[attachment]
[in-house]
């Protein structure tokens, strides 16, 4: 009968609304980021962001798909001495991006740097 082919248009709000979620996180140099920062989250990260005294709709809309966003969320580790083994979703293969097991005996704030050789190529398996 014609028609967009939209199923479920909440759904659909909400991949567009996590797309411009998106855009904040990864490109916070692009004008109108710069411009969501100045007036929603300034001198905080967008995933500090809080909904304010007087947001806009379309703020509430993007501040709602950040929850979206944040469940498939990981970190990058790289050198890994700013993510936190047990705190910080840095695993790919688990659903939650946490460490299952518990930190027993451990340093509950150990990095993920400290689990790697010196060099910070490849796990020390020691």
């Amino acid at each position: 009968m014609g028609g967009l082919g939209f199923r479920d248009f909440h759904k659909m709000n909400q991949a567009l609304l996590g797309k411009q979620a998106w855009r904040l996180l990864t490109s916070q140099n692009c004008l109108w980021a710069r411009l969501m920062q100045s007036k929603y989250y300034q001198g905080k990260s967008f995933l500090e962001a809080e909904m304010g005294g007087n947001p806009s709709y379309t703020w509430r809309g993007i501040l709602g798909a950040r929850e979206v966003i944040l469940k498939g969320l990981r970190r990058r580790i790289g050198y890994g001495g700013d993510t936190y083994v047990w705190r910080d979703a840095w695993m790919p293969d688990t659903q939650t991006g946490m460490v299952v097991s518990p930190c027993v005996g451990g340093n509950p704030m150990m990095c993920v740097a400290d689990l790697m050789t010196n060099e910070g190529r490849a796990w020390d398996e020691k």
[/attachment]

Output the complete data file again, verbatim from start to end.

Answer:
[in-house]
């Protein structure tokens, strides 16, 4: 009968609304980021962001798909001495991006740097 082919248009709000979620996180140099920062989250990260005294709709809309966003969320580790083994979703293969097991005996704030050789190529398996 014609028609967009939209199923479920909440759904659909909400991949567009996590797309411009998106855009904040990864490109916070692009004008109108710069411009969501100045007036929603300034001198905080967008995933500090809080909904304010007087947001806009379309703020509430993007501040709602950040929850979206944040469940498939990981970190990058790289050198890994700013993510936190047990705190910080840095695993790919688990659903939650946490460490299952518990930190027993451990340093509950150990990095993920400290689990790697010196060099910070490849796990020390020691």
């Amino acid at each position: 009968m014609g028609g967009l082919g939209f199923r479920d248009f909440h759904k659909m709000n909400q991949a567009l609304l996590g797309k411009q979620a998106w855009r904040l996180l990864t490109s916070q140099n692009c004008l109108w980021a710069r411009l969501m920062q100045s007036k929603y989250y300034q001198g905080k990260s967008f995933l500090e962001a809080e909904m304010g005294g007087n947001p806009s709709y379309t703020w509430r809309g993007i501040l709602g798909a950040r929850e979206v966003i944040l469940k498939g969320l990981r970190r990058r580790i790289g050198y890994g001495g700013d993510t936190y083994v047990w705190r910080d979703a840095w695993m790919p293969d688990t659903q939650t991006g946490m460490v299952v097991s518990p930190c027993v005996g451990g340093n509950p704030m150990m990095c993920v740097a400290d689990l790697m050789t010196n060099e910070g190529r490849a796990w020390d398996e020691k």